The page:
Watching an episode of ‘Working Moms’ with my daughter recently, reminded me just how difficult it can be for working women, particularly with a new baby, to go back into work and thrive. Yes, we giggled together at the automated breast pumps and the comedy in the script. However, through the humour it brought back memories of being admonished for having baby sick on my suit jacket and being interrogated about my commitment to my career at every juncture.
Sadly in some organisations, I don’t believe much has improved in the last twenty years. So in my last blog for #iwd2019, I want to explore some very simple steps that most organisations can implement straightaway to move gender equality and equity forward.
The reality for women in the workplace
I am not going to dwell on this, as we all know the facts, but briefly:
- In an ILM Survey, 17% of women felt having a family had presented problems or barriers to career development, compared to 7% of men. They also discovered that 41% of women managers and leaders were childless compared with 28% of men.
- According to McKinsey and LeanIn.org’s 2017 gender report, women with a partner are 5.5 times more likely than their male counterparts to do all or most of the housework.
- Michelle Budig has shown that men are perceived as more responsible when they have children, while women are seen as being less committed to work. Fatherhood may serve as a signal to potential employers for greater maturity, commitment, or stability. In the context of higher employer expectations for the “family man”, her research found that fathers are given less scrutiny for poor performance and more opportunities to demonstrate their abilities than are childless men.
- The effects of children on men’s and women’s earnings are referred to as the ‘fatherhood bonus’ and the ‘motherhood penalty’.
I’ll stop there, as you don’t need to read a stream of data. It is our cultural and societal norms, which impede our ability to make effective progress in creating a more equal society. Gender inequality and gender inequity is mainly due to second-generation bias*. We need to think differently and take some pragmatic steps to change societal and workplace thinking going forward.
We need to change to level the playing field
Einstein defined insanity so beautifully as doing the same thing over and over again, but expecting different results. We need to break out of our established and ingrained thinking and behaviours, our expected ways of treating men and woman and create new thinking and ways of behaving.
Here are some simple ideas we can start today to gain momentum:
Promotions and Hiring
Make promotions and hiring more equal. Measure gender diversity, have balanced interview panels and rethink recruitment and promotion processes. It is not rocket science!
Encourage your female employees to attend networking and conference events. Shawn Achor’s article demonstrates the power of connecting for woman (and men’s careers). Pay for women employees to attend external events and training. The motivational and connection benefits far outweigh the cost!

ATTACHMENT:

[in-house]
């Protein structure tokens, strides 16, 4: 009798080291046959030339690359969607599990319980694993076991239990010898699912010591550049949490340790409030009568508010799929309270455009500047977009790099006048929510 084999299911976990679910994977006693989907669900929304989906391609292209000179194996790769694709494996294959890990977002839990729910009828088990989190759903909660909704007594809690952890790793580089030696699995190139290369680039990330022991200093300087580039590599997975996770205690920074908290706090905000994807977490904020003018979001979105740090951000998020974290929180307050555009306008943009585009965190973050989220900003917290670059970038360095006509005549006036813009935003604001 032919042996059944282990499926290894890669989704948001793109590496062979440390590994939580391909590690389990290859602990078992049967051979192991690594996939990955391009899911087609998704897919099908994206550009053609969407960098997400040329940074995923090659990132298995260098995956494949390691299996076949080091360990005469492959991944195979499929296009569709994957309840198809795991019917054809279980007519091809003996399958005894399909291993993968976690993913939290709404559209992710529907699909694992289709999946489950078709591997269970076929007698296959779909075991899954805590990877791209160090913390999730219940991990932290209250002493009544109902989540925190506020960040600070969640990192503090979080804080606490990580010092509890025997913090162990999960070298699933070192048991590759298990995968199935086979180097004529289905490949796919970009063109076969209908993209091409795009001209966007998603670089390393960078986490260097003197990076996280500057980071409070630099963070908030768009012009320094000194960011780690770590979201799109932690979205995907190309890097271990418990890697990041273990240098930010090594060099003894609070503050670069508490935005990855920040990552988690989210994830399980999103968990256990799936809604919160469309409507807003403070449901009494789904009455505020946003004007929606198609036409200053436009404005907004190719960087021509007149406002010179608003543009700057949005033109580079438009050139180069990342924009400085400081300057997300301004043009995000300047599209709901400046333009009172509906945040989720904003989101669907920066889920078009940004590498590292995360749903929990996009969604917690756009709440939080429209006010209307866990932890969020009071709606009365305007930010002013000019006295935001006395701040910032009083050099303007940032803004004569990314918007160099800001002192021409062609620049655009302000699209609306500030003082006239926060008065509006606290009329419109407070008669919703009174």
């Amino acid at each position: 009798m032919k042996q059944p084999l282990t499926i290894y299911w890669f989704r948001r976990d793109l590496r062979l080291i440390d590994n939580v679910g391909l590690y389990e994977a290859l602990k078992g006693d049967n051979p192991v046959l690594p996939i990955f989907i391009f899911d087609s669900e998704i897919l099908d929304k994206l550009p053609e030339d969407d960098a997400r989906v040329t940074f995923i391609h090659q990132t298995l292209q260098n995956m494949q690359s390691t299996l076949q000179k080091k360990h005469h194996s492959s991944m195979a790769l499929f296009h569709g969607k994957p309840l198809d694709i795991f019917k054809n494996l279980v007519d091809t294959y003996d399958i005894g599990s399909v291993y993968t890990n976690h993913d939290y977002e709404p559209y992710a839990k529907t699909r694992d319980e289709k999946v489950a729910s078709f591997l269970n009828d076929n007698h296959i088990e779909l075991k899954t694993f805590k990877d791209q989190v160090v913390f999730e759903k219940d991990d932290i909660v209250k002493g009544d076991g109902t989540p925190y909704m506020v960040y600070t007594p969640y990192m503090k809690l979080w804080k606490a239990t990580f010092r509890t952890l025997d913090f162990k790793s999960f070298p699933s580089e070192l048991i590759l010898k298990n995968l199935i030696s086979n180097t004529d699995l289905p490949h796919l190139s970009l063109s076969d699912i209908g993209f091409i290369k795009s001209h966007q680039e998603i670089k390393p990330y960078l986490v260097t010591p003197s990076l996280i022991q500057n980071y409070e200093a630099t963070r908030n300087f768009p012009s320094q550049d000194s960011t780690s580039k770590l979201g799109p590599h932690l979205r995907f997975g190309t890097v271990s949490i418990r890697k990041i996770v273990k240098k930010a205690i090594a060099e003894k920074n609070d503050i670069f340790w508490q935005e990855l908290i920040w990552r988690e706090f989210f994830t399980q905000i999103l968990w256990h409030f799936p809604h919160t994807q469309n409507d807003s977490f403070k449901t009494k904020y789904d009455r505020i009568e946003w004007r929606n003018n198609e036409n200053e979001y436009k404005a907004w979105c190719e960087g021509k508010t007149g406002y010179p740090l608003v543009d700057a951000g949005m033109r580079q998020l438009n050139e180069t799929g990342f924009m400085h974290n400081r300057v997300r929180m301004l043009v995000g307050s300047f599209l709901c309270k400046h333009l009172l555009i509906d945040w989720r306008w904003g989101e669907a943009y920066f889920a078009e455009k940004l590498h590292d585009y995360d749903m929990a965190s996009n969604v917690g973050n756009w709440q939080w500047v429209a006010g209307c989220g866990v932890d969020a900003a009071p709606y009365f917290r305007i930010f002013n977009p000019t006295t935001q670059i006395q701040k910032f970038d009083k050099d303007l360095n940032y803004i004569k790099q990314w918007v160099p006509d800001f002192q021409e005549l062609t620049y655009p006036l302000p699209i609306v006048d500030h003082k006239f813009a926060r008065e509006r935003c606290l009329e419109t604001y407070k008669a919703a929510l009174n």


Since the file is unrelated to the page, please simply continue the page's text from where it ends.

Another potential problem lies in workload. Higher workloads tend to be part of the territory as individuals advance to higher levels of seniority. This isn’t intrinsically gendered, but many social pressures push women to simultaneously balance work, family, and a disproportionate amount of housework. Organisations may consider how to modify expectations and better support working parents so that they don’t force women to make a “family or work” decision. I ‘retired’ from my City career because I couldn’t cope with a demanding role and two children. Something had to give!
Language used to describe women at work is often different to how their male counterparts are described. I wrote about women’s ambition after hearing a woman described as a ‘bulldozer’ in a talent review. Her boss said she was actually no different to the rest of his all male team!
Language in performance evaluations is applied differently to describe men and women. In recent research, it was found there were no gender differences in objective measures (e.g., grades, fitness scores, class standing). However, the subjective evaluations provided a wealth of interesting findings.
Language needs to change and people need to have support in becoming more aware of what they are saying. Raising awareness of language is straightforward, it just needs action.
Women earn less than men and I have discussed the enormity of the gender pay gap recently. However, women ask for pay increases as often as men do, sadly they don’t get them. Research shows that women’s requests for advancement are treated differently from men’s requests. Asking does not mean getting — at least if you are a female. Requests for pay increases need documenting and processing in the same way for men and women and HR can support that process to achieve more fairness.
So a few thoughts of how small steps can change the world. Margaret Mead’s philosophy is very dear to me and I believe she is so right: Never doubt that a small group of thoughtful committed citizens can change the world; indeed, it’s the only thing that ever has. This is my message for IWD2019.
Do get in touch if you want to discuss any of my ideas. I would love to talk to you.
* Second-generation bias: these are behaviours demonstrated in society and organisations, which flow from basic assumptions about working life or about the qualities required to succeed in leadership, which reflect masculine values and men’s life situations.
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